Sports have always played a significant role in Scottish culture. I often wake up in the early hours of the morning to my parents shouting at the television as they cheer on their home country from Singapore. Recently, Scotland's national football team participated in the European Championship - a football tournament where each country in Europe competes. For each of Scotland's matches, our family woke up at three A.M. and hung the Scottish saltire on the wall, only to be disappointed by their loss (Scotland did not manage to make it out of the knockout stages, losing two games out of three). Despite football being the national sport, Scotland has not qualified for a major tournament since 1998. The fans, however, have never lost hope: they call themselves the 'Tartan Army.' Often tartan-clad, they are one of football's most celebrated fan groups and have won several awards for their friendly behavior and merriment. Although Scottish football fans may be consistently met with disappointment and loss, they never seem to lose hope and pride in their country - as the nation always succeeds in uniting to support a fellow Scotsman. After all, my family has yet to miss a Scotland football match.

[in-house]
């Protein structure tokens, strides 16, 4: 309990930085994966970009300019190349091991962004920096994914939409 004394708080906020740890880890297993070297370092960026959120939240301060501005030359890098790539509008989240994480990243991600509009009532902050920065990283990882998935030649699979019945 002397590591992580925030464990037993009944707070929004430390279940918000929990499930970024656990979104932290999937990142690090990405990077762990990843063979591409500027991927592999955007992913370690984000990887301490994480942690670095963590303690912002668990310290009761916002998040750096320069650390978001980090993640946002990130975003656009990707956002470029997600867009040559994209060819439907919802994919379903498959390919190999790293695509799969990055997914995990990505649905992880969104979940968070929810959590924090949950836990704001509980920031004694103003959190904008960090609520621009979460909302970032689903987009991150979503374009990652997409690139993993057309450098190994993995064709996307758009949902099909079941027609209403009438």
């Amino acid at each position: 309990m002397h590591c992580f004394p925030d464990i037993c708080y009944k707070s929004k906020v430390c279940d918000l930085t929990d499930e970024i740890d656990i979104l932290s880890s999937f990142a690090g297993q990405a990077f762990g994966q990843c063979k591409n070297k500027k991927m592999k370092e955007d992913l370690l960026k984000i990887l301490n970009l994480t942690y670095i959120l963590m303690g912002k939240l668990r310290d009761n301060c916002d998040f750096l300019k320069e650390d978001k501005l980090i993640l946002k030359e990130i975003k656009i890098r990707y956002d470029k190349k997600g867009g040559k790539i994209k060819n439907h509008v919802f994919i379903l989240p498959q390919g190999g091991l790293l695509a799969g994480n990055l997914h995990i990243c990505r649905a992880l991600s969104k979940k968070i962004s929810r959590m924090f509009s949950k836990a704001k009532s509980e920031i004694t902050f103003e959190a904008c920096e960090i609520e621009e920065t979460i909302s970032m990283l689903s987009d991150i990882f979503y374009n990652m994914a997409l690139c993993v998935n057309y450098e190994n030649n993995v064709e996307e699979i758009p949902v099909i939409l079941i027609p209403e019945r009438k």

I care little for football, but the feeling that you belong to something larger than yourself is the most incredible feeling in the world - that is what makes Scotland unique. This pride, hope, and unity can be reflected in all other aspects of Scottish culture. Their ethereal castles, spectacular scenery, welcoming manner, contributions to society and pop culture give the Scottish people much to be proud of.
I was incredibly blessed to have been born into a Scottish family that will be endlessly proud and supportive of me, just as they are of their home.
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